16. James Brummel says:

      “Shaare Zedek is expected to get a three-story synagogue at the bottom of the building”

      What does this mean? Did the temple sell air rights but still owns the 1st 3 floors? Or is the temple owner/sponsor of the entire structure?

      • Paul says:

        It means that the deal between the congregation and the developer requires the developer to build with a synagogue occupying the first three floors of the new building.

      • Local minds want to know says:

        They sold the land. In return, along with money, substantial amount earmarked for Bayside Cemetery,they got 3 floors worth of space. They still have to pay to build out the interior.
        Before the deal there was little money left to maintain the building and care for the cemetery. The alternative was to disband and just sell the building. This way,there’s a chance to grow the congregation.Sometimes a building is not the most important thing

    17. Yimby says:

      I guess houses of worship are now just “place holders” for new development, like parking garages and abandoned buildings. Rapidly dwindling congregations can no longer sustain the cost of necessary repairs and maintenance. But at least new developments serve a real purpose and pay taxes.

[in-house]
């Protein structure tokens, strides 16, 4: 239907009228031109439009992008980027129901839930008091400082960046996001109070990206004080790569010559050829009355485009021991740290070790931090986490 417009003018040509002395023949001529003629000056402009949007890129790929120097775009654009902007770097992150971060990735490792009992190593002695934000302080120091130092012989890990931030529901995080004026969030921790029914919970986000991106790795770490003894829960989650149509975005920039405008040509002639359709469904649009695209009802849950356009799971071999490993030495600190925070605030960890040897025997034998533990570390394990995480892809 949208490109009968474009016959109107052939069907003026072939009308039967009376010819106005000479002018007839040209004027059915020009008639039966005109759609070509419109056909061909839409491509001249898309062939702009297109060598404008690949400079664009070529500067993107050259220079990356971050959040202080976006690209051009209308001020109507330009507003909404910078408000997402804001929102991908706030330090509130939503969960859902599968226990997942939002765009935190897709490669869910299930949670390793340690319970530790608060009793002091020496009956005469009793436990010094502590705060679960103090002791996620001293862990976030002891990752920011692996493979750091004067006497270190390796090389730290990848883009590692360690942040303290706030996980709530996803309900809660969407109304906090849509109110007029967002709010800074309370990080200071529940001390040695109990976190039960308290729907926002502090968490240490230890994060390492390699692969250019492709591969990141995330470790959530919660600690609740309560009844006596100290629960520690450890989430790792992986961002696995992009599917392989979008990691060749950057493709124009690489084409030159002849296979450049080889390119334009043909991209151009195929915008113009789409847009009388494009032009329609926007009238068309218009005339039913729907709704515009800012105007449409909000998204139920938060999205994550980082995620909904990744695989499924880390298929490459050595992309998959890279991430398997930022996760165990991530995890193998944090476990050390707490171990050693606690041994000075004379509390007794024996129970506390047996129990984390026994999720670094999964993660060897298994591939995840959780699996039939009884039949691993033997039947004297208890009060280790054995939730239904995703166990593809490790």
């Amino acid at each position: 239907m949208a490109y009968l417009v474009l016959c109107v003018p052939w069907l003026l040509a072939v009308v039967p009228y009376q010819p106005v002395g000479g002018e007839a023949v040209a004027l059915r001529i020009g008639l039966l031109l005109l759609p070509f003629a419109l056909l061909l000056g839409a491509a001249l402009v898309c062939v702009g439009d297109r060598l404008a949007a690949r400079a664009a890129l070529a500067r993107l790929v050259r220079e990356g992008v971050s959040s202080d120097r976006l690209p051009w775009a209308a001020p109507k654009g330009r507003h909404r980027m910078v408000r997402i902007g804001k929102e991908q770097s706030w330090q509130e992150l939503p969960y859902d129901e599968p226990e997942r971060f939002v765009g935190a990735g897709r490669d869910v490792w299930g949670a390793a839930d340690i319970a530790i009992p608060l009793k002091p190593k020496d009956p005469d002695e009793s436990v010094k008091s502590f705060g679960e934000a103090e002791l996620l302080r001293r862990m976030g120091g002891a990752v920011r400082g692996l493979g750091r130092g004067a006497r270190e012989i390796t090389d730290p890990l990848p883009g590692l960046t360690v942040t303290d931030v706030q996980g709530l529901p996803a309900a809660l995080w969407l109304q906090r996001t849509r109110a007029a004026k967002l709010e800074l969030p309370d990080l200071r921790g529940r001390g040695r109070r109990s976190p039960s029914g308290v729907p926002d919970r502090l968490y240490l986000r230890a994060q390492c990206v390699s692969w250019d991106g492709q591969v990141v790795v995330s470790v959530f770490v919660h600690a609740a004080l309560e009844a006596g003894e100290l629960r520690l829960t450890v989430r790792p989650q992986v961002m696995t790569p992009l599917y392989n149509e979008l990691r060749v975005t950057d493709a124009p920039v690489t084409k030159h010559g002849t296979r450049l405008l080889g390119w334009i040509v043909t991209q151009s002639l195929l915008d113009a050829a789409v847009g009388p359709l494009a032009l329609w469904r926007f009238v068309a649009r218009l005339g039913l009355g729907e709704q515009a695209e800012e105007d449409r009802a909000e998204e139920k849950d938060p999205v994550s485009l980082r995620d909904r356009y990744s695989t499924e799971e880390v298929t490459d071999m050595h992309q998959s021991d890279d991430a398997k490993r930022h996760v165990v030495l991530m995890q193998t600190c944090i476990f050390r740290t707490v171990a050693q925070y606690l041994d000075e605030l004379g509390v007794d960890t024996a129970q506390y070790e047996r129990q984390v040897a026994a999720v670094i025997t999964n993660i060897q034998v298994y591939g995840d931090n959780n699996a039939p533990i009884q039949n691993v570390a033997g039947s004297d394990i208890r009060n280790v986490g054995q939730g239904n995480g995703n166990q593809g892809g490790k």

18. Rob G. says:

      I mourn the loss of the beautiful synagogue, but applaud the new condos. Although the ground floor is “meh” at best.

    19. Kathleen says:

      That new building is awful! What a shame that such a beautiful old building is being replaced with ugliness.

    20. watto says:

      Just disgusting!!!

    21. Jean Siegel says:


    22. MARCI says:

      it is becoming more and more important for new construction to be made to have garages a rule that went by the wayside and had been in effect. we need to reduce the congestion on the UWS

    23. Grossed Out says:

      Woof. New York has no penchant for preservation like many other great historic cities do. Sterilized condos in place of a religious and cultural place of worship? I’ll pass. There needs to be some community opposition against this. I’m sure there’s a dilapidated eyesore of a building somewhere they could have bulldozed in place of the synagogue.

      • Uws knows says:

        The synagogue will be returning with more space than it had before and in better financial shape. I don’t love the building but it can be a gain for the area not a loss.

      • Josh P. says: